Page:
My feelings about moving to LA also keep fluctuating wildly on a literally minute-to-minute basis. I can't wait to explore a new city, and see what else there is for me on the other side of the country. I love film, and I'm about to be in a city that is absolutely dedicated to it. And I've gotten very comfortable in New York; too comfortable, I think, and I want to always be outside of my comfort zone. But also... how am I supposed to leave New York? Amy Poehler talks about "finding your tribe" in Yes, Please, and I'm well aware that I have finally really found mine only now as I'm about to leave. I have people here I love both working with and also just being around. And now I'm supposed to leave them? I'm aware that it's not forever and we'll still be friends and they'll still think of me for their work and everything, the same way I'll think of them. But I can't believe that I have to start all over again. I know I would have to do it eventually anyway. That doesn't make it fun.

Anyway, the point is, it's been one hell of a month. I've loved it. But oh man, there is so much to feel and I don't know how to process all of it just yet. Good thing I'm going somewhere where I won't have much of a social life so I'll have time to myself to do just that, huh?

On a separate topic, but still important, I'm doing one more show before I leave New York!

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Come see Seminar on Saturday the 1st at 8pm at The Artist Co-op! It's a script in hand reading, and I'll be playing Kate (along with having produced it). You can get tickets at seminartac.brownpapertickets.com. I'm sure I'll write more about this one soon, too!

Food and Sleep, Even When It's Gross - "Well, I haven't died yet." - Me, to my coworkers, upon eating unfinished food

Here's a dirty little secret about me working in a restaurant. When someone doesn't finish their food, if there's a lot of it left or they don't seem especially sick or disgusting, I take it into the back kitchen and finish it myself.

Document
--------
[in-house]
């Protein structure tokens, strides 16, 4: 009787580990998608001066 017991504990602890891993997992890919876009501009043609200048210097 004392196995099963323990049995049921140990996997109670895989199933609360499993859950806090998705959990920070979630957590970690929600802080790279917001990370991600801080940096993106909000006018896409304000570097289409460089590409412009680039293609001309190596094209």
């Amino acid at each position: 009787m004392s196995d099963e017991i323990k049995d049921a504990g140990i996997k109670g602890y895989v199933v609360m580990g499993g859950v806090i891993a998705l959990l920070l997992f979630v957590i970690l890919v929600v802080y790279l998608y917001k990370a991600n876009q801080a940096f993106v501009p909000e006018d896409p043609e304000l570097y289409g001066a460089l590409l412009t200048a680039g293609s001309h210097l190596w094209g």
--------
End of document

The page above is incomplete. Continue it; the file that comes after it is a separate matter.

For a while recently, I didn't get to do that as much. I either had shifts where people just finished their own food, or there was a child at the table who had put their mouth on everything, or service was too busy and I didn't have the time to stop and eat the remainder of that croque madame. I found myself hating everyone by the end of each shift, and I just kept thinking that I had too many obnoxious, entitled tables in a row, or that my ability to continue in the service industry was just being worn out.

And then last week I was closing the restaurant, and it was almost the end of the night, and the chef let us have what remained of our tuna tartare special because we were about to close the kitchen and it's not like he could've saved it for another service. And upon eating it, my mood just shot right up. I was so happy by the end of the night. I had never thought I'm the kind of person to get hangry before, but there it was, proof positive that food will always make me feel better.

I know I've written about self-care on this blog before, but sometimes it's not treating yourself to something expensive or taking a day to do at-home spa treatments. Sometimes it's just the most obvious things that we forget, like making sure we're eating enough, and getting enough sleep.

Multiple times over the past couple of weeks, I've slept past my alarm. And it's not the worst thing in the world because I do so much of my actor/producer work from home, and I never slept in so much that I was late for a shift at the day job. But because of that, I kept forgoing the one day a week I just turn off my alarm and sleep as late as I need to. And for the past couple of weeks, I've spent every day in a fog of fatigue.

Last night, I decided that if I kept sleeping through my alarm and still continued to wake up tired, maybe there was an issue, and I should just let myself get the sleep I need. So I turned off my alarm for today.

I slept ten and a half hours. And woke up at 1pm. That's not a sustainable sleep schedule. But oh my god, I feel so good and rested right now. I feel eager for the day ahead of me, not exhausted at the thought that I can't come back to bed for a whole day.

And I think the general moral of these experiences here is that self-care isn't about doing something nice for yourself. It's about doing something necessary for yourself. And sometimes that does mean an extra dessert, or buying something that's purely pretty. But that's just an add-on to making sure you're taking care of your basic needs as a human.

I have to admit, I feel a little embarrassed that I forgot that.

Times Square Accident and How We See It

I meant to write about editing my reel together today, and then a car drove straight into pedestrians at Times Square, and it made me think about how we feel about and react to things around us.